A Ltd. will recognise a non-monetary contract liability amounting Rs. 1,440 million, by translating USD 20 million at the exchange rate on 1st January, 2018 ie Rs. 72 per USD.
A Ltd. will recognise revenue at 31st March, 2018 (that is, the date on which it transfers the goods to the customer).
A Ltd. determines that the date of the transaction for the revenue relating to the advance consideration of USD 20 million is 1st January, 2018. Applying paragraph 22 of Ind AS 21, A Ltd. determines that the date of the transaction for the remainder of the revenue as 31st March, 2018.
On 31st March, 2018, A Ltd. will:
- derecognise the non-monetary contract liability of USD 20 million and recognise USD 20 million of revenue using the exchange rate as at 1 st January, 2018 ie Rs. 72 per USD; and
- recognise revenue and a receivable for the remaining USD 30 million, using the exchange rate on 31st March, 2018 ie Rs. 75 per USD.
- the receivable of USD 30 million is a monetary item, so it should be translated using the closing rate until the receivable is settled.
Question 4 –
M Ltd is engaged in the business of manufacturing of bottles for pharmaceutical companies and non-pharmaceutical companies. It has a wholly owned subsidiary, G Ltd, which is engaged in the business of pharmaceuticals. G Ltd purchases the pharmaceutical bottles from its parent company. The demand of G Ltd is very high and the operations of M Ltd are very large and hence to cater to its shortfall, G Ltd also purchases the bottles from other companies. Purchases are made at the competitive prices.
M Ltd sold pharmaceuticals bottles to G Ltd for Euro 12 lacs on 1st February, 2011. The cost of these bottles was Rs. 830 lacs in the books of M Ltd at the time of sale. At the year-end i.e. 31st March, 2011, all these bottles were lying as closing stock with G Ltd. What should be the accounting treatment for the above? Following additional information is available:
Exchange rate on 1st February, 2011, 1 Euro = Rs. 83
Exchange rate on 31st March, 2011, 1 Euro = Rs. 85
Accounting treatment in the books of M Ltd
M Ltd will recognize sales of Rs. 996 lacs (12 lacs Euro X 83) Profit on sale of inventory = 996 lacs – 830 lacs = Rs. 166 lacs. Accounting treatment in the books of G Ltd.
G Ltd will recognize inventory on 1February, 2011 of Euro 12 lacs which will also be its closing stock at year end.
Accounting treatment in the consolidated financial statements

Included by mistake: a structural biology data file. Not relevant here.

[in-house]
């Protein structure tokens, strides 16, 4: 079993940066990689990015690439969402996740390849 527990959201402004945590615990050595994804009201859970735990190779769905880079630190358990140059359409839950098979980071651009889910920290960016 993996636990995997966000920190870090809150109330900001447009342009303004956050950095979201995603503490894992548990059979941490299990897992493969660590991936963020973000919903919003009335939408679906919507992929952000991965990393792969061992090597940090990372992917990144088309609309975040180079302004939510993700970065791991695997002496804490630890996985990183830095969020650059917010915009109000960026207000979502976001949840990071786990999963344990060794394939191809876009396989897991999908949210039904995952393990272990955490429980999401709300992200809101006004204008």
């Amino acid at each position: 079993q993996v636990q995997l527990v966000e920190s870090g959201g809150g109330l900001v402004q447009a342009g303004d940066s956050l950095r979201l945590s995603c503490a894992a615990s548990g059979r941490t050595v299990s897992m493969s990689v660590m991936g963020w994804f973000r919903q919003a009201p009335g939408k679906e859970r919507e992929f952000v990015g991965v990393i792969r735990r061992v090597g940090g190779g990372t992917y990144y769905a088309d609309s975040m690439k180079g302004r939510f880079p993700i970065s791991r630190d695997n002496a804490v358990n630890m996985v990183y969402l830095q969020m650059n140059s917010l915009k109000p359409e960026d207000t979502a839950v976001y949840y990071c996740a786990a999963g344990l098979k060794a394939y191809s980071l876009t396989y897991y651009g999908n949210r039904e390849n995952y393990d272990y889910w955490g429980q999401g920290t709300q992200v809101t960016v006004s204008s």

Receivable and payable in respect of above mentioned sale / purchase between M Ltd and G Ltd will get eliminated.
The closing stock of G Ltd will be translated at year end resulting in amount of closing stock of Rs. 1,020 lacs (12 lacs Euro X 85).
The restated amount of closing stock includes three components–
- Restated amount of cost of inventory for Rs. 850 lacs
- Profit element of Rs. 166 lacs; and
- Translated amount of profit element of Rs. 4 lacs.
At the time of consolidation, the two elements amounting to Rs. 170 lacs will be eliminated from the closing stock.
Question 5 –
Global Limited, an Indian company acquired on 30th September, 20X1 70% of the share capital of Mark Limited, an entity registered as company in Germany. The functional currency of Global Limited is Rupees and its financial year end is 31st March, 20X2.
(i) The fair value of the net assets of Mark Limited was 23 million EURO and the purchase consideration paid is 17.5 million EURO on 30th September, 20X1.
The exchange rates as at 30th September, 20X1 was Rs. 82 / EURO and at 31st March, 20X2 was Rs. 84 / EURO.
What is the value at which the goodwill has to be recognised i n the financial statements of Global Limited as on 31st March, 20X2?
(ii) Mark Limited sold goods costing 2.4 million EURO to Global Limited for 4.2 million EURO during the year ended 31st March, 20X2. The exchange rate on the date of purchase by Global Limited was Rs. 83 / EURO and on 31st March, 20X2 was Rs. 84 / EURO. The entire goods purchased from Mark Limited are unsold as on 31st March, 20X2. Determine the unrealised profit to be eliminated in the preparation of consolidated financial statements.